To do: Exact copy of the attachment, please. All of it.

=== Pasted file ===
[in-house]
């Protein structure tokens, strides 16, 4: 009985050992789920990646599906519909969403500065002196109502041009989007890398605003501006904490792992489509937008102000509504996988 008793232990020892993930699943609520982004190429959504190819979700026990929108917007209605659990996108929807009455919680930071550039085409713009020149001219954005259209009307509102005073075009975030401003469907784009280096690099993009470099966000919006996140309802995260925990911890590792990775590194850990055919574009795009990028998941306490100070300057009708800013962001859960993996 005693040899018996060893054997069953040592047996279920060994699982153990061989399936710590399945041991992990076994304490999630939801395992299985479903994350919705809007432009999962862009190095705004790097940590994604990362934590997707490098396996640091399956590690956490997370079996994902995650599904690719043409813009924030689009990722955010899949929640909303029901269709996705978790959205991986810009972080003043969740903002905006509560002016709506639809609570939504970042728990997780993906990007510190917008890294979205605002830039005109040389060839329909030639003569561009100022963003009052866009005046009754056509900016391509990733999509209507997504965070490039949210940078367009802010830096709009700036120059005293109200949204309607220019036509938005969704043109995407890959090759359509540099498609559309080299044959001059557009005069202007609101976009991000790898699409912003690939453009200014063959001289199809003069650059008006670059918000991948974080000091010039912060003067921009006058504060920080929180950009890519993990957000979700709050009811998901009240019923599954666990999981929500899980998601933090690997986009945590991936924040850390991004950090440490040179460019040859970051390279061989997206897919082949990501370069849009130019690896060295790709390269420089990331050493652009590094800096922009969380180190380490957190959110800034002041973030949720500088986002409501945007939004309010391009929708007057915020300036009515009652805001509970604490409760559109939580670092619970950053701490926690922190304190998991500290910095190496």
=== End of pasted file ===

[in-house]
């Protein structure tokens, strides 16, 4: 009985050992789920990646599906519909969403500065002196109502041009989007890398605003501006904490792992489509937008102000509504996988 008793232990020892993930699943609520982004190429959504190819979700026990929108917007209605659990996108929807009455919680930071550039085409713009020149001219954005259209009307509102005073075009975030401003469907784009280096690099993009470099966000919006996140309802995260925990911890590792990775590194850990055919574009795009990028998941306490100070300057009708800013962001859960993996 005693040899018996060893054997069953040592047996279920060994699982153990061989399936710590399945041991992990076994304490999630939801395992299985479903994350919705809007432009999962862009190095705004790097940590994604990362934590997707490098396996640091399956590690956490997370079996994902995650599904690719043409813009924030689009990722955010899949929640909303029901269709996705978790959205991986810009972080003043969740903002905006509560002016709506639809609570939504970042728990997780993906990007510190917008890294979205605002830039005109040389060839329909030639003569561009100022963003009052866009005046009754056509900016391509990733999509209507997504965070490039949210940078367009802010830096709009700036120059005293109200949204309607220019036509938005969704043109995407890959090759359509540099498609559309080299044959001059557009005069202007609101976009991000790898699409912003690939453009200014063959001289199809003069650059008006670059918000991948974080000091010039912060003067921009006058504060920080929180950009890519993990957000979700709050009811998901009240019923599954666990999981929500899980998601933090690997986009945590991936924040850390991004950090440490040179460019040859970051390279061989997206897919082949990501370069849009130019690896060295790709390269420089990331050493652009590094800096922009969380180190380490957190959110800034002041973030949720500088986002409501945007939004309010391009929708007057915020300036009515009652805001509970604490409760559109939580670092619970950053701490926690922190304190998991500290910095190496």